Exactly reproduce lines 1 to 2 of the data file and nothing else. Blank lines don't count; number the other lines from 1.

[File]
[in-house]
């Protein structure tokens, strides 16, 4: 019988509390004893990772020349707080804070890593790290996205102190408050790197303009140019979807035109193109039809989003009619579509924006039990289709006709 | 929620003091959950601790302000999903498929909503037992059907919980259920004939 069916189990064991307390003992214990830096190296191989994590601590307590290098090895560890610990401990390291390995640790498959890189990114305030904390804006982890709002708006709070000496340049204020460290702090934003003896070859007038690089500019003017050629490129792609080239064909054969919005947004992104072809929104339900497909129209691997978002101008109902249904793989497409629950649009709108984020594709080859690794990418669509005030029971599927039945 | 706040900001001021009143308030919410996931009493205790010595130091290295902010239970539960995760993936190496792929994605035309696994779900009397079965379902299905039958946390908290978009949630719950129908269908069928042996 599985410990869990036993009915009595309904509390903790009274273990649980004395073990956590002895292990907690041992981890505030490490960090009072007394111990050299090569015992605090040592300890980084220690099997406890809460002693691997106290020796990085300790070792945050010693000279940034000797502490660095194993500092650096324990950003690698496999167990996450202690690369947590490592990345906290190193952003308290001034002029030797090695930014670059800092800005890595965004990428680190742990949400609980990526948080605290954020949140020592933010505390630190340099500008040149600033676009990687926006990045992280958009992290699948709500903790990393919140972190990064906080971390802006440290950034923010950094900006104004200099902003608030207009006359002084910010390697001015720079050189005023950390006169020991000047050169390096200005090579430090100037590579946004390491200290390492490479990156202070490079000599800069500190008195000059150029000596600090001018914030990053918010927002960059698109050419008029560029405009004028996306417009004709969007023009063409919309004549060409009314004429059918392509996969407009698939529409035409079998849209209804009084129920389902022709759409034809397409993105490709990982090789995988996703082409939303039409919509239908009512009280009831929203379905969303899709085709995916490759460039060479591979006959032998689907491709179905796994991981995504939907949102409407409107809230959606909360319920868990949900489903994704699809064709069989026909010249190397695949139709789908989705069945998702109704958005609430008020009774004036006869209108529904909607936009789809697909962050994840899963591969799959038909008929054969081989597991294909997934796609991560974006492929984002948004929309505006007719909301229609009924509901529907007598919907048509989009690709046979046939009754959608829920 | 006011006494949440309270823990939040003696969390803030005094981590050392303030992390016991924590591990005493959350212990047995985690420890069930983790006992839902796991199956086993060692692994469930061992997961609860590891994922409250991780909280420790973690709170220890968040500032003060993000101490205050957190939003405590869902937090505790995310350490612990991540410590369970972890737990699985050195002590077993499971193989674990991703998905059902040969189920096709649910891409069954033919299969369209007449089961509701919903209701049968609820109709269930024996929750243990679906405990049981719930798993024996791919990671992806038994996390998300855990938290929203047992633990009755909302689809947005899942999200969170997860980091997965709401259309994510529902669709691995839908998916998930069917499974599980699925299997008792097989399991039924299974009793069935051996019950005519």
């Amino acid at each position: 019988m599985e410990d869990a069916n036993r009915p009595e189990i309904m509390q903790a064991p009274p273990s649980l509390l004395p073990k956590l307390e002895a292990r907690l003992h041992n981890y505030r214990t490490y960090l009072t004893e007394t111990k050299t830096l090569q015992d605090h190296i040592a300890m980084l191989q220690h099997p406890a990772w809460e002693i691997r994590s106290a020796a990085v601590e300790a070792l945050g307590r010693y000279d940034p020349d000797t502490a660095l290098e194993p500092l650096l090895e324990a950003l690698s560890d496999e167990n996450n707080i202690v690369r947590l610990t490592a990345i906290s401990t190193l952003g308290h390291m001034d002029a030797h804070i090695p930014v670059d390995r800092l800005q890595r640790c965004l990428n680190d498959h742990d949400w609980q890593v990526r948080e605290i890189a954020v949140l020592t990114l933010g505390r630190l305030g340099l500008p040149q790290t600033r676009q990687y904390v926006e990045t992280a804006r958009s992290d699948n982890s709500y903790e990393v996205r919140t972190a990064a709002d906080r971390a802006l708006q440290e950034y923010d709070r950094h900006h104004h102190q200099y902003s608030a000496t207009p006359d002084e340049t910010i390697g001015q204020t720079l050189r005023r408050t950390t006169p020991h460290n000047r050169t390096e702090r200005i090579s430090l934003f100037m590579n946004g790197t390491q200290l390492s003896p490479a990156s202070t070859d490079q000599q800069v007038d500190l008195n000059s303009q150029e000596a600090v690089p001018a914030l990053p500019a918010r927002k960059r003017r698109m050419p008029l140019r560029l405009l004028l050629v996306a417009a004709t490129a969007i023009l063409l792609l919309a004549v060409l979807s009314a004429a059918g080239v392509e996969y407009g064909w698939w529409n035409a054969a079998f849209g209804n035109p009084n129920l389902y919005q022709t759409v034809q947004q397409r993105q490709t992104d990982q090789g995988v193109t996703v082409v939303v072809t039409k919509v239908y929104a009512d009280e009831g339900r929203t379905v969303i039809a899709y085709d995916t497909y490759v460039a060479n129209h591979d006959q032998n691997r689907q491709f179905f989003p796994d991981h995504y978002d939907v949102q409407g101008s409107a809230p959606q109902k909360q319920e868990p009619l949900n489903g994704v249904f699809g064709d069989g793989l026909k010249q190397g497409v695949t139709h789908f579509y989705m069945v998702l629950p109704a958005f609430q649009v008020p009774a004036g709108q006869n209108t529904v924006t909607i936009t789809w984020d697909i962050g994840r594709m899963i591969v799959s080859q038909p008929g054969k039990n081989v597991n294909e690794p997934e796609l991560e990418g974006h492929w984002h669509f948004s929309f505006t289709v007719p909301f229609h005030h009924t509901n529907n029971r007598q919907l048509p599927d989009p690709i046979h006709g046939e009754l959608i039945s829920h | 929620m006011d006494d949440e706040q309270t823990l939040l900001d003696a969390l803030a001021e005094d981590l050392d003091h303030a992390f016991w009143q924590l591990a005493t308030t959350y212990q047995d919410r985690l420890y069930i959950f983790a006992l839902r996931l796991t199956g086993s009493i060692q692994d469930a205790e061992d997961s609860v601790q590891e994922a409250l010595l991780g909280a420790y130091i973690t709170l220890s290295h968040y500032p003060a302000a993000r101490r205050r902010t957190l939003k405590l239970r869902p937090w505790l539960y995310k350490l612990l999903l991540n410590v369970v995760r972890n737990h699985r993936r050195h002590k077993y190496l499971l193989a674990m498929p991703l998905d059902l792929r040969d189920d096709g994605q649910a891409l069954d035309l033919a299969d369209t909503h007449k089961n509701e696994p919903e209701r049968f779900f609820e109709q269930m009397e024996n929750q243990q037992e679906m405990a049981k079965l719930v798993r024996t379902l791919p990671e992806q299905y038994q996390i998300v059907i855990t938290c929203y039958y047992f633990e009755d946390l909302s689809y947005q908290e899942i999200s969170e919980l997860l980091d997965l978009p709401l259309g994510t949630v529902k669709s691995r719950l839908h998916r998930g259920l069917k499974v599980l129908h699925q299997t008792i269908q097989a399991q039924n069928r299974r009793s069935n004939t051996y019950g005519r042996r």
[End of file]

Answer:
[in-house]
């Protein structure tokens, strides 16, 4: 019988509390004893990772020349707080804070890593790290996205102190408050790197303009140019979807035109193109039809989003009619579509924006039990289709006709 | 929620003091959950601790302000999903498929909503037992059907919980259920004939 069916189990064991307390003992214990830096190296191989994590601590307590290098090895560890610990401990390291390995640790498959890189990114305030904390804006982890709002708006709070000496340049204020460290702090934003003896070859007038690089500019003017050629490129792609080239064909054969919005947004992104072809929104339900497909129209691997978002101008109902249904793989497409629950649009709108984020594709080859690794990418669509005030029971599927039945 | 706040900001001021009143308030919410996931009493205790010595130091290295902010239970539960995760993936190496792929994605035309696994779900009397079965379902299905039958946390908290978009949630719950129908269908069928042996 599985410990869990036993009915009595309904509390903790009274273990649980004395073990956590002895292990907690041992981890505030490490960090009072007394111990050299090569015992605090040592300890980084220690099997406890809460002693691997106290020796990085300790070792945050010693000279940034000797502490660095194993500092650096324990950003690698496999167990996450202690690369947590490592990345906290190193952003308290001034002029030797090695930014670059800092800005890595965004990428680190742990949400609980990526948080605290954020949140020592933010505390630190340099500008040149600033676009990687926006990045992280958009992290699948709500903790990393919140972190990064906080971390802006440290950034923010950094900006104004200099902003608030207009006359002084910010390697001015720079050189005023950390006169020991000047050169390096200005090579430090100037590579946004390491200290390492490479990156202070490079000599800069500190008195000059150029000596600090001018914030990053918010927002960059698109050419008029560029405009004028996306417009004709969007023009063409919309004549060409009314004429059918392509996969407009698939529409035409079998849209209804009084129920389902022709759409034809397409993105490709990982090789995988996703082409939303039409919509239908009512009280009831929203379905969303899709085709995916490759460039060479591979006959032998689907491709179905796994991981995504939907949102409407409107809230959606909360319920868990949900489903994704699809064709069989026909010249190397695949139709789908989705069945998702109704958005609430008020009774004036006869209108529904909607936009789809697909962050994840899963591969799959038909008929054969081989597991294909997934796609991560974006492929984002948004929309505006007719909301229609009924509901529907007598919907048509989009690709046979046939009754959608829920 | 006011006494949440309270823990939040003696969390803030005094981590050392303030992390016991924590591990005493959350212990047995985690420890069930983790006992839902796991199956086993060692692994469930061992997961609860590891994922409250991780909280420790973690709170220890968040500032003060993000101490205050957190939003405590869902937090505790995310350490612990991540410590369970972890737990699985050195002590077993499971193989674990991703998905059902040969189920096709649910891409069954033919299969369209007449089961509701919903209701049968609820109709269930024996929750243990679906405990049981719930798993024996791919990671992806038994996390998300855990938290929203047992633990009755909302689809947005899942999200969170997860980091997965709401259309994510529902669709691995839908998916998930069917499974599980699925299997008792097989399991039924299974009793069935051996019950005519």